- Waller deemed competent to stand trial (1/11/17)5
- Young Elvis impersonator from Bernie performs on 'Ellen DeGeneres Show' (1/12/17)
- Two subjects of interest in 1992 homicide to take polygraph tests (1/15/17)7
- Business notebook: Jackson salon owner also opens a clothing store (1/16/17)
- Two men shot after argument; houses also struck by bullets (1/12/17)21
- 113 drug tests at Jackson High net one instance of illicit usage (1/11/17)15
- Cape SportsPlex contractor offers a look at the project (1/15/17)14
- Meat-processing plant faces $70K penalty for Clean Water Act violations (1/17/17)2
- Two Cape men recovering after shooting (1/13/17)
- Governor cuts $146 million, colleges take hit (1/17/17)
Nation digest 05/25/04
FBI: Violent crime falls in 2003, murders rise
WASHINGTON -- Violent crime declined in 2003 despite a third consecutive yearly increase in homicides, according to preliminary FBI statistics released Monday. The violent crimes -- rape, robbery, aggravated assault and homicides including murder and manslaughter -- dropped 3.2 percent compared with 2002, fueled mostly by sharp declines in rape and assault. Homicide was the only category on the increase, rising nationwide last year by about 178 cases, or 1.1 percent. In the previous two years, murder and manslaughter edged up 1 percent in 2002 and 2.5 percent in 2001.
Circus performer who visited Cape dies in fall
ST. PAUL, Minn. -- Police are investigating the death of a performer who fell around 30 feet onto a concrete floor during a Ringling Bros. and Barnum & Bailey Circus show. Dessi Espana, 32, was twirling on long chiffon scarves when the silky cloth gave way during Saturday's performance at the Xcel Energy Center, witnesses said. She died later that night. In April, Espana performed at the Show Me Center in Cape Girardeau as part of the Hometown Edition of Ringling Bros. and Barnum and Bailey tour. Espana was not using a safety harness because of the way she had to move in the performance, and chiffon acts traditionally don't use nets, spokesman Mark Riddell said. James Honerman, a spokesman for the U.S. Occupational Safety and Health Administration, said his office will not conduct an investigation.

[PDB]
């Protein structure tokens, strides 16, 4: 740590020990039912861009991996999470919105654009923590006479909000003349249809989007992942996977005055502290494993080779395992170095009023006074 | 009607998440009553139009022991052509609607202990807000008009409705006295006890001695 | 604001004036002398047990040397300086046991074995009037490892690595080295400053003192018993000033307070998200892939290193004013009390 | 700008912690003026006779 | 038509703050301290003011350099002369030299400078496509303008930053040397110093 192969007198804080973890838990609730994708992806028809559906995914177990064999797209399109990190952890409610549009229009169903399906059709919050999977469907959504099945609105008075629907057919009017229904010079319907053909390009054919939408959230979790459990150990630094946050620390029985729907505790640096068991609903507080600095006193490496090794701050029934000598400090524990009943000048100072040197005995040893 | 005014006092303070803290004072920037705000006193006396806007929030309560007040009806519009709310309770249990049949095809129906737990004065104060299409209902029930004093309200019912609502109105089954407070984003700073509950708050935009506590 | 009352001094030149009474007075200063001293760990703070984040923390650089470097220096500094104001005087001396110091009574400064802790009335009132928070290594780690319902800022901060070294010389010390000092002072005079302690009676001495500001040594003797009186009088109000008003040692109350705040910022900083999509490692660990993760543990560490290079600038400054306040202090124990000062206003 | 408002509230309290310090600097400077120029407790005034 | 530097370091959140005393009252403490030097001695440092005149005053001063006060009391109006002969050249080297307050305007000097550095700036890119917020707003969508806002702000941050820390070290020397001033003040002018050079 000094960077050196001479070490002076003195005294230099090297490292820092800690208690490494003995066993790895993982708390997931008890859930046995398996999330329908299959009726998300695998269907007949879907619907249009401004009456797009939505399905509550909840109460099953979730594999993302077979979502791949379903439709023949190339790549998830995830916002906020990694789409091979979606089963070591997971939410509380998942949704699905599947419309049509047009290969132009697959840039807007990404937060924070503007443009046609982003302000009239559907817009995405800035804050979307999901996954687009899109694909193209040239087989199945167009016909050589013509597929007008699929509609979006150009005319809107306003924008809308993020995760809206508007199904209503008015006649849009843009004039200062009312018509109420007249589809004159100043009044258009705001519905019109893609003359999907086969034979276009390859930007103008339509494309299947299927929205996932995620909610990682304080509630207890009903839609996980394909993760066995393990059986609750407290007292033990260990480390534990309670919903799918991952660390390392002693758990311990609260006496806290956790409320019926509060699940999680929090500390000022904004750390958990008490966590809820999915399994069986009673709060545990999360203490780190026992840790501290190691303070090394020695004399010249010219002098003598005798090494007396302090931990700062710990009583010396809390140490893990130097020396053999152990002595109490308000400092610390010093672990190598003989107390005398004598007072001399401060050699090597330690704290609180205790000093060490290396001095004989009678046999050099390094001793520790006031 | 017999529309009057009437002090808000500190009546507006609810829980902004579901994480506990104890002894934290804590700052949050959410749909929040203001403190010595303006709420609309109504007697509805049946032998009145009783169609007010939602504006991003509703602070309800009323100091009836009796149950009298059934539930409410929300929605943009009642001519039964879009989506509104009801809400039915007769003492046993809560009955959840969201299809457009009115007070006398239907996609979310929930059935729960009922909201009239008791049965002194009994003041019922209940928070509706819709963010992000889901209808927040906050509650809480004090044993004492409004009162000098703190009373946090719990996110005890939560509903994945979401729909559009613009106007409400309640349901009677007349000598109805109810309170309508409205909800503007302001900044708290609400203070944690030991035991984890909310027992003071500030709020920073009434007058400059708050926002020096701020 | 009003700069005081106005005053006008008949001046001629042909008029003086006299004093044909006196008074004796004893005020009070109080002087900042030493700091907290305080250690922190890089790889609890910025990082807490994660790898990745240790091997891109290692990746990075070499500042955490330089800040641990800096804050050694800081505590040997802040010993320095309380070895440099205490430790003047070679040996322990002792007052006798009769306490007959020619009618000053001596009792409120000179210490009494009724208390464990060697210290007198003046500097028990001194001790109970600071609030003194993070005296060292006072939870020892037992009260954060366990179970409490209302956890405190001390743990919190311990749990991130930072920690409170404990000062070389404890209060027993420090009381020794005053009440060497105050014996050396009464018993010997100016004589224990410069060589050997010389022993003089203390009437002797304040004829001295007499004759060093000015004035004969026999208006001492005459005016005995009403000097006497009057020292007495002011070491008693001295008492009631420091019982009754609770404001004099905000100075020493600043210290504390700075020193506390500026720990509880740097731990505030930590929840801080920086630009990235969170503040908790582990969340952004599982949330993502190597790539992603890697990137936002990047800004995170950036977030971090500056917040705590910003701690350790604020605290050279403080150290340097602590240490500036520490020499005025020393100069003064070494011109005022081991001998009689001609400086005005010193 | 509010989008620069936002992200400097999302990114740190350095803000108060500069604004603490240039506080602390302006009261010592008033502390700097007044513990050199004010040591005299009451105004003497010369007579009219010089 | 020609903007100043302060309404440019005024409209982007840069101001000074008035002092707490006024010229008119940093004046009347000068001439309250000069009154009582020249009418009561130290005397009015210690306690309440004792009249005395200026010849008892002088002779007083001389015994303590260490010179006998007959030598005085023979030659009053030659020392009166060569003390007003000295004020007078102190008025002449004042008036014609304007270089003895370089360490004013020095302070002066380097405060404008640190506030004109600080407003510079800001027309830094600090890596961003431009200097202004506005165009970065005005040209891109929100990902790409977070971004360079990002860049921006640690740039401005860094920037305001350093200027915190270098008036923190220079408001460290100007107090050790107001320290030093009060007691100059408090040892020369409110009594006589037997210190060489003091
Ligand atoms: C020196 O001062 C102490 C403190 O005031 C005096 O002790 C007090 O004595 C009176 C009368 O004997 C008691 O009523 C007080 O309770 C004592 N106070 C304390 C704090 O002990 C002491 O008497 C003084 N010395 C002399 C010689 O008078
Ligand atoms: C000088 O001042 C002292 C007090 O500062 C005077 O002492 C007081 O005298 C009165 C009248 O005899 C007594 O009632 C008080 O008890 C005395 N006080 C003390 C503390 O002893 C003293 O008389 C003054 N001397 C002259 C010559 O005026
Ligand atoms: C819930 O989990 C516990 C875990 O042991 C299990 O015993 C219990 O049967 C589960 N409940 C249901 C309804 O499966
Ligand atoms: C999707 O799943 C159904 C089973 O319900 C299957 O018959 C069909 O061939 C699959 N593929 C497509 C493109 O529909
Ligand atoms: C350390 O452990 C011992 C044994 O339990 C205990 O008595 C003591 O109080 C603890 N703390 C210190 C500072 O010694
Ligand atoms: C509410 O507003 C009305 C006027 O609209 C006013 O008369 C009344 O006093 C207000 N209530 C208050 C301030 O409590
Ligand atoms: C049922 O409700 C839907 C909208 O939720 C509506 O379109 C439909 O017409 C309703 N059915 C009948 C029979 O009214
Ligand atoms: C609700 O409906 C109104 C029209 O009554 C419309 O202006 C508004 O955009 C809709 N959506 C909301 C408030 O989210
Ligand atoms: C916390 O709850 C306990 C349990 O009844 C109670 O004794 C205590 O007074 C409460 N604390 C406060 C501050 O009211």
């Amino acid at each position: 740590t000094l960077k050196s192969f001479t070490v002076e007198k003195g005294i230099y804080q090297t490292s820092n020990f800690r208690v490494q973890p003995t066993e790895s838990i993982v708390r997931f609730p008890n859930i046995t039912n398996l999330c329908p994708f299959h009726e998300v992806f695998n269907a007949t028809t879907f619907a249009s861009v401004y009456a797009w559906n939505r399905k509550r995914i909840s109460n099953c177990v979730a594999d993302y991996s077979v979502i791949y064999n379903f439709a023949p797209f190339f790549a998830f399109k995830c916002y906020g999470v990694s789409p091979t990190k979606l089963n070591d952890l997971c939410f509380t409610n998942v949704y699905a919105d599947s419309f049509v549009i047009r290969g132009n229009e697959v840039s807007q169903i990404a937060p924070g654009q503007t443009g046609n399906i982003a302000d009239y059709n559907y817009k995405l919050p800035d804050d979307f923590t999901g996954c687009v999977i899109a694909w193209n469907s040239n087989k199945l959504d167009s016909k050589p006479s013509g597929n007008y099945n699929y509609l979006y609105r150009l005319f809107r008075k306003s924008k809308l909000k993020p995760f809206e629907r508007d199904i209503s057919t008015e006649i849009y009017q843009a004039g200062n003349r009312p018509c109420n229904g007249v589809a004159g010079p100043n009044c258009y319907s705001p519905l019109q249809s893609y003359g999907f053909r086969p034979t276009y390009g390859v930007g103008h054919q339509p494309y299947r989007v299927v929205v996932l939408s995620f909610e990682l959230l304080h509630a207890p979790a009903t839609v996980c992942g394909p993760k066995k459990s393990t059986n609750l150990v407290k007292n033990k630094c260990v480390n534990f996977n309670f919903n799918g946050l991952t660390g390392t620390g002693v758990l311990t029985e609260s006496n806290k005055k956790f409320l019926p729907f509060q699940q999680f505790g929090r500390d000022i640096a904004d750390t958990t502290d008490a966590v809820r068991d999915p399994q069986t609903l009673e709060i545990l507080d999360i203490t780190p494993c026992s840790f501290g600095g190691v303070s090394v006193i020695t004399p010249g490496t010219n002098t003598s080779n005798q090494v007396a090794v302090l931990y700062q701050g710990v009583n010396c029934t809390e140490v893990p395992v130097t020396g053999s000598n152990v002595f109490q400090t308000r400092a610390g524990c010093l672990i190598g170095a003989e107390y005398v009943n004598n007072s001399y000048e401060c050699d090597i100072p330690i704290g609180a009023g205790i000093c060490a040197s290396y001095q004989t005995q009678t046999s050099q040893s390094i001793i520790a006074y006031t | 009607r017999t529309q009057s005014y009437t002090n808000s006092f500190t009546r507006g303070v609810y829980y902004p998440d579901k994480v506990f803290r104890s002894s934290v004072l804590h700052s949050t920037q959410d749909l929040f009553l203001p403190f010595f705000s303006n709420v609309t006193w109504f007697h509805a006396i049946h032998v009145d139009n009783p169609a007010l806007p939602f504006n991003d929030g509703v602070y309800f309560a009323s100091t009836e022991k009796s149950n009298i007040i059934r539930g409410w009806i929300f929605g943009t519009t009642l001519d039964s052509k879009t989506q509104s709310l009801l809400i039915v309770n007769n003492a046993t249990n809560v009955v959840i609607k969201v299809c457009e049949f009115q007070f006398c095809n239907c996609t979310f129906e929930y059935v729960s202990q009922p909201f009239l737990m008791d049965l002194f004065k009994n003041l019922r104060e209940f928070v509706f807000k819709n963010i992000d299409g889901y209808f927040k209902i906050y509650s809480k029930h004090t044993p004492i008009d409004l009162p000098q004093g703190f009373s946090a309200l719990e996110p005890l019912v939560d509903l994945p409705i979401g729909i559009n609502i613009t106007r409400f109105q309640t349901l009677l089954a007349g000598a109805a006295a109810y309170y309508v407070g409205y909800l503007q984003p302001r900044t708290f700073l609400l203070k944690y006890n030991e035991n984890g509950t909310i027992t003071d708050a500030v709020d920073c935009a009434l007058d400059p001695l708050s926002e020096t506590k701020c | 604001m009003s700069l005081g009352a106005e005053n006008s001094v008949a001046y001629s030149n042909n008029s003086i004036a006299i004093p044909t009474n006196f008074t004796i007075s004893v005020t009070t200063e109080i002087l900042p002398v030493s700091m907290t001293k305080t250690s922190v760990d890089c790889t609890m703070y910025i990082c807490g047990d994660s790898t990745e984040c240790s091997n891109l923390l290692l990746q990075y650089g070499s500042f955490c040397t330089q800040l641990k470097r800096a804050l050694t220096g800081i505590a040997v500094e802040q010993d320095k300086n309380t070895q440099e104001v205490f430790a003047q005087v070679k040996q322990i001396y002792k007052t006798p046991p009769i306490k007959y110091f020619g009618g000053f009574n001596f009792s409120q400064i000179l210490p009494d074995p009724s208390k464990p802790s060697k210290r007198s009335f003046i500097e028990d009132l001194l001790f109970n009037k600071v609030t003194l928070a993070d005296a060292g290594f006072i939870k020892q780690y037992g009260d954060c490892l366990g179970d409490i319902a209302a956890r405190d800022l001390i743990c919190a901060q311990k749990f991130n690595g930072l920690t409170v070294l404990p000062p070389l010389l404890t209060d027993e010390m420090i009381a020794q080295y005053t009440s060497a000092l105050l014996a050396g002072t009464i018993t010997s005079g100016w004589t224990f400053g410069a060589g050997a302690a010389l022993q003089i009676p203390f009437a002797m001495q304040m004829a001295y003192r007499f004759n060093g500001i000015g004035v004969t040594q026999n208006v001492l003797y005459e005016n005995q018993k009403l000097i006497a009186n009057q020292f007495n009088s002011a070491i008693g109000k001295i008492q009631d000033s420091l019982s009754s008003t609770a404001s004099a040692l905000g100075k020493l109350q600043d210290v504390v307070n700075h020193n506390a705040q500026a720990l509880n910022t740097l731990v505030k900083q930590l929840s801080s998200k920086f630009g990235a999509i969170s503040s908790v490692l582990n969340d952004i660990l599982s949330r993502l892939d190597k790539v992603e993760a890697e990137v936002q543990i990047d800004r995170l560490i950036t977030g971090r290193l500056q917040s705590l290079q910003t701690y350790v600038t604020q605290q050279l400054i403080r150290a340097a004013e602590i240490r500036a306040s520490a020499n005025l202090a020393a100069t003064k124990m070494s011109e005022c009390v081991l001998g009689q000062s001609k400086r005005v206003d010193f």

Fingerprint error clears lawyer in bombing case
PORTLAND, Ore. -- A federal court threw out the case Monday against an American lawyer arrested earlier this month in connection with the Madrid train bombings. Brandon Mayfield, a 37-year-old convert to Islam, called his time behind bars "humiliating" and "embarrassing" and said he was targeted because of his faith. The court cited a fingerprint-identification error by the FBI in dismissing the case. FBI officials, speaking on condition of anonymity, had said that his fingerprint matched one found on a bag of detonators near the train station in Madrid in the March 11 bombing, which killed 191 people and injured 2,000 others. But last week, Spanish authorities said the fingerprints of an Algerian man were on the bag.
NASA: U.S. spacesuits on space station unusable
CAPE CANAVERAL, Fla. -- NASA ruled Monday that U.S. spacesuits on the international space station are unusable and ordered the crew to use Russian gear instead, adding considerable time and distance to a critical spacewalk next month. The crew wanted to wear American suits and go out the much closer American hatch to get to a broken power supply unit on the exterior of the space station, but a cooling problem with the outfits made that impossible. The mid-June spacewalk involves replacing a power control and circuit breaker box that last month shut down one of the gyroscopes that stabilize the space station and keep it tilted in the right direction.
Rain-swollen rivers wreak havoc across Midwest
Rain-swollen rivers flooded regions throughout the Midwest on Monday even as residents assessed damage from pounding weekend storms. In the northern Illinois community of Gurnee, residents Monday battled the rising waters of the Des Plaines River in what threatened to become the town's worst flood in two decades. In the Chicago suburb of Des Plaines, authorities were distributing sandbags and preparing fliers alerting residents of the rising water levels. Flooding also was a problem in Iowa, where storms beginning Friday produced a string of 19 tornadoes, hail, high winds and heavy rains. More than 20 counties in southeastern and east-central sections of Lower Michigan were under flood warnings Monday.
-- From wire reports